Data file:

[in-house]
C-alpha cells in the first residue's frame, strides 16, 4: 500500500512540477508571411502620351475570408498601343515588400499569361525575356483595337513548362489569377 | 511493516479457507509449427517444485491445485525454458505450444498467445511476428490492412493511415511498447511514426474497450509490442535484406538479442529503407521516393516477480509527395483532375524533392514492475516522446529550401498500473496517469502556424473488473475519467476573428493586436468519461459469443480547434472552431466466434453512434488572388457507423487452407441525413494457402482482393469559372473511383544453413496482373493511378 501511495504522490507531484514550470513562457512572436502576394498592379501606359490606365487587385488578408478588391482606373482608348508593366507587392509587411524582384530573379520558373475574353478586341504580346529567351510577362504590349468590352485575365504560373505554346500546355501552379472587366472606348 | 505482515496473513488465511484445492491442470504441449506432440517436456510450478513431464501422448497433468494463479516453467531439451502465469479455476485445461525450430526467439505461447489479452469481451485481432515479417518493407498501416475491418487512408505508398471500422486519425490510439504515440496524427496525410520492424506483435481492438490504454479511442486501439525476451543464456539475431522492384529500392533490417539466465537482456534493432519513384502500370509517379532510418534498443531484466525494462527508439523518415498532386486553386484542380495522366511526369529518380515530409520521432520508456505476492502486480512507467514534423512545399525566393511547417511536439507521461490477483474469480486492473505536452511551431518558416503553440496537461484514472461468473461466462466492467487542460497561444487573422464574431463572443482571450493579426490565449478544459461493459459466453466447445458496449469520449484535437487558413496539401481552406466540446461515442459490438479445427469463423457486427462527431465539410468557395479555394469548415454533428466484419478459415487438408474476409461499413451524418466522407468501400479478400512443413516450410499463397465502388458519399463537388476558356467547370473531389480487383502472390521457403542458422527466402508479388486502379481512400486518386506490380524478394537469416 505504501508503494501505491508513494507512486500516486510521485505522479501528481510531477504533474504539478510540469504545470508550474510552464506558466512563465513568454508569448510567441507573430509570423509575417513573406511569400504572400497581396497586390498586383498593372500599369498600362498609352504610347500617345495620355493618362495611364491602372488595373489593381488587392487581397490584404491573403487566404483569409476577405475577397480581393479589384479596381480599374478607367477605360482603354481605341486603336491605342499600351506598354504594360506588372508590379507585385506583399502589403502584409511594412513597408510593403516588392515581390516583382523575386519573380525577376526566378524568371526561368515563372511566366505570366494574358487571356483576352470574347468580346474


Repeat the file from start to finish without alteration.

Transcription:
[in-house]
C-alpha cells in the first residue's frame, strides 16, 4: 500500500512540477508571411502620351475570408498601343515588400499569361525575356483595337513548362489569377 | 511493516479457507509449427517444485491445485525454458505450444498467445511476428490492412493511415511498447511514426474497450509490442535484406538479442529503407521516393516477480509527395483532375524533392514492475516522446529550401498500473496517469502556424473488473475519467476573428493586436468519461459469443480547434472552431466466434453512434488572388457507423487452407441525413494457402482482393469559372473511383544453413496482373493511378 501511495504522490507531484514550470513562457512572436502576394498592379501606359490606365487587385488578408478588391482606373482608348508593366507587392509587411524582384530573379520558373475574353478586341504580346529567351510577362504590349468590352485575365504560373505554346500546355501552379472587366472606348 | 505482515496473513488465511484445492491442470504441449506432440517436456510450478513431464501422448497433468494463479516453467531439451502465469479455476485445461525450430526467439505461447489479452469481451485481432515479417518493407498501416475491418487512408505508398471500422486519425490510439504515440496524427496525410520492424506483435481492438490504454479511442486501439525476451543464456539475431522492384529500392533490417539466465537482456534493432519513384502500370509517379532510418534498443531484466525494462527508439523518415498532386486553386484542380495522366511526369529518380515530409520521432520508456505476492502486480512507467514534423512545399525566393511547417511536439507521461490477483474469480486492473505536452511551431518558416503553440496537461484514472461468473461466462466492467487542460497561444487573422464574431463572443482571450493579426490565449478544459461493459459466453466447445458496449469520449484535437487558413496539401481552406466540446461515442459490438479445427469463423457486427462527431465539410468557395479555394469548415454533428466484419478459415487438408474476409461499413451524418466522407468501400479478400512443413516450410499463397465502388458519399463537388476558356467547370473531389480487383502472390521457403542458422527466402508479388486502379481512400486518386506490380524478394537469416 505504501508503494501505491508513494507512486500516486510521485505522479501528481510531477504533474504539478510540469504545470508550474510552464506558466512563465513568454508569448510567441507573430509570423509575417513573406511569400504572400497581396497586390498586383498593372500599369498600362498609352504610347500617345495620355493618362495611364491602372488595373489593381488587392487581397490584404491573403487566404483569409476577405475577397480581393479589384479596381480599374478607367477605360482603354481605341486603336491605342499600351506598354504594360506588372508590379507585385506583399502589403502584409511594412513597408510593403516588392515581390516583382523575386519573380525577376526566378524568371526561368515563372511566366505570366494574358487571356483576352470574347468580346474